And does the earlier one have a headphone and external microphone? Or would I have to go out and buy some additional accessories? Grumble, grumble, mutter, mutter, think, think, chug, chug. Ooh, this is such a pain.

The first price looks awfully inviting, but the second one… ah, I can see the picture! I know that’s exactly what I want. Then I can see every itty-bitty specification. Check, check, I go down the line. Yes, it’s exactly what I want.

Watch as My Blood Pressure Rises

You can’t see it now, but my pupils are expanding. My heartbeat has gotten a little quicker. The more I see, the more I am convinced. The more I read, the closer my credit card is itching to be zapped. Site number two has really got me excited. I can see it, touch it and feel the product. I want it now. Where’s that credit card gone off to now?

Other than the great price, site no. 1 puts me into dopeyland. I know that’s the cheapest I can get, but I’m way too reluctant. Who knows who these guys are? What if they don’t deliver? What if it doesn’t have the same specifications? The thoughts race around in my head like a go-kart gone nuts. And then it stops in its tracks.

Sure, I could contact site number one’s support, but I’m kind of an impulse buyer. I want the instant gratification now. Faced with an impasse, I choose the seemingly more painful decision. I part with $80 more than I should. And I curse the first site.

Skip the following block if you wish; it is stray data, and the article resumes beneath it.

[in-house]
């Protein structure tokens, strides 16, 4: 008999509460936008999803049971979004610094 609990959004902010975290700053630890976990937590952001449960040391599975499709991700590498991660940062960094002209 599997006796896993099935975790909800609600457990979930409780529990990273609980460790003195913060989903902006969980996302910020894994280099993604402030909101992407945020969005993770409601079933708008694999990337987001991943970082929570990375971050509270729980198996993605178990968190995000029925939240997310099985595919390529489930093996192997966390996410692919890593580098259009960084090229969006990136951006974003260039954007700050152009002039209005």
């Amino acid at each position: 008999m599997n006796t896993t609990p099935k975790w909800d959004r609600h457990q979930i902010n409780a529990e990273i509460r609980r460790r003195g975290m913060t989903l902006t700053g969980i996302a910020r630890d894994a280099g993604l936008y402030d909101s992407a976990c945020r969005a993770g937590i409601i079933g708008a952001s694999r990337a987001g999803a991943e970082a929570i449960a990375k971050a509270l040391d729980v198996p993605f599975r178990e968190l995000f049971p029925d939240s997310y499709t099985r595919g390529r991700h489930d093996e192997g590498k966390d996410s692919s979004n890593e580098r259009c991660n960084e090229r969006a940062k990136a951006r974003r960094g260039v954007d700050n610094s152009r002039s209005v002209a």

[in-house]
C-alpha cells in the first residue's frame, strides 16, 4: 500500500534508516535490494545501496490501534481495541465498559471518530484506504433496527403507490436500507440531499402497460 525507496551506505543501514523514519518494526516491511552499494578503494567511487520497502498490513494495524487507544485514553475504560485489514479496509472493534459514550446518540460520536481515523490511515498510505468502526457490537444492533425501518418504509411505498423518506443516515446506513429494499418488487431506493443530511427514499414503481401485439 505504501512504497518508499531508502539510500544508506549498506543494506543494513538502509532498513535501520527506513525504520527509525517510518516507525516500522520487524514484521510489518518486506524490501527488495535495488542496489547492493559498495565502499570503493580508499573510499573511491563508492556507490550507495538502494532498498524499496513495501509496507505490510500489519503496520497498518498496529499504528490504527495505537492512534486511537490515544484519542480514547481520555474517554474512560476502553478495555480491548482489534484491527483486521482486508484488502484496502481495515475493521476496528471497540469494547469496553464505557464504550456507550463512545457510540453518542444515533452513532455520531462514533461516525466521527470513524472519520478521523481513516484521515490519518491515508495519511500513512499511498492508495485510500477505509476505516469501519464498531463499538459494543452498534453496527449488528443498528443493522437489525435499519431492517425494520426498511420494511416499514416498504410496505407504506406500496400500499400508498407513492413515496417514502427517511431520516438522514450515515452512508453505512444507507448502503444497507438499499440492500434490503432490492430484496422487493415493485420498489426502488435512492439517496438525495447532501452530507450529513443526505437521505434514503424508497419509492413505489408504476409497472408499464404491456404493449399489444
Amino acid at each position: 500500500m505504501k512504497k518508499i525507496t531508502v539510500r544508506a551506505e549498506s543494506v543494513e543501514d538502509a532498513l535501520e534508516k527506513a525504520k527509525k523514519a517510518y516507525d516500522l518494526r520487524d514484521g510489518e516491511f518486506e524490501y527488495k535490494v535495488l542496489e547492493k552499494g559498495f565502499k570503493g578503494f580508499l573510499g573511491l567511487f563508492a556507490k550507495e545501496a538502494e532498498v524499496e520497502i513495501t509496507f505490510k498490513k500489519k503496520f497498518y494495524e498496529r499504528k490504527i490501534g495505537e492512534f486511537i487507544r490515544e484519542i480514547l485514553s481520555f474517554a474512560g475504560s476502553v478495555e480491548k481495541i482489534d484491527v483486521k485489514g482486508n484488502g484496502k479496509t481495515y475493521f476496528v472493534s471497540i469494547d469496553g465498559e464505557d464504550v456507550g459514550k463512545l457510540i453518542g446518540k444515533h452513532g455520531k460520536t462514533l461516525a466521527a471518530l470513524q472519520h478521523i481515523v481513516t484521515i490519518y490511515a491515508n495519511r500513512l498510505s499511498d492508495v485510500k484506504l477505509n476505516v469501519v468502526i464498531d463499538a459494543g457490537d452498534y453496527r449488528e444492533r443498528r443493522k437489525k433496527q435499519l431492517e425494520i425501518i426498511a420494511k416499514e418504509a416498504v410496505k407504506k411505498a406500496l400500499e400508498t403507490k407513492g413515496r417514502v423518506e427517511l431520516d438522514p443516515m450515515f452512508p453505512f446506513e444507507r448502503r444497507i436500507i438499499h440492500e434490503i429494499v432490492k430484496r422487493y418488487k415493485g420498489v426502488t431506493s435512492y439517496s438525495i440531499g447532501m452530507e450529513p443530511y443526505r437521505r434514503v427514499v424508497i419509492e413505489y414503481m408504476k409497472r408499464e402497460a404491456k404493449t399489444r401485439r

Loudly.

Risk Is Always at the Top of Your Customer’s Mind

By giving your customer less than complete information, you’re increasing the trust risk factor. You’re telling her to trust you when she doesn’t even know you. And why should she do something as silly as that? She’d rather be sillier and end up paying more than end up with egg on her face.

If you don’t tell the customer the full story, you’re not just missing out on the sale; you’re missing out on your future sales as well. You’re missing out on that house on the hill, that Caribbean holiday and your spanking-new Mercedes.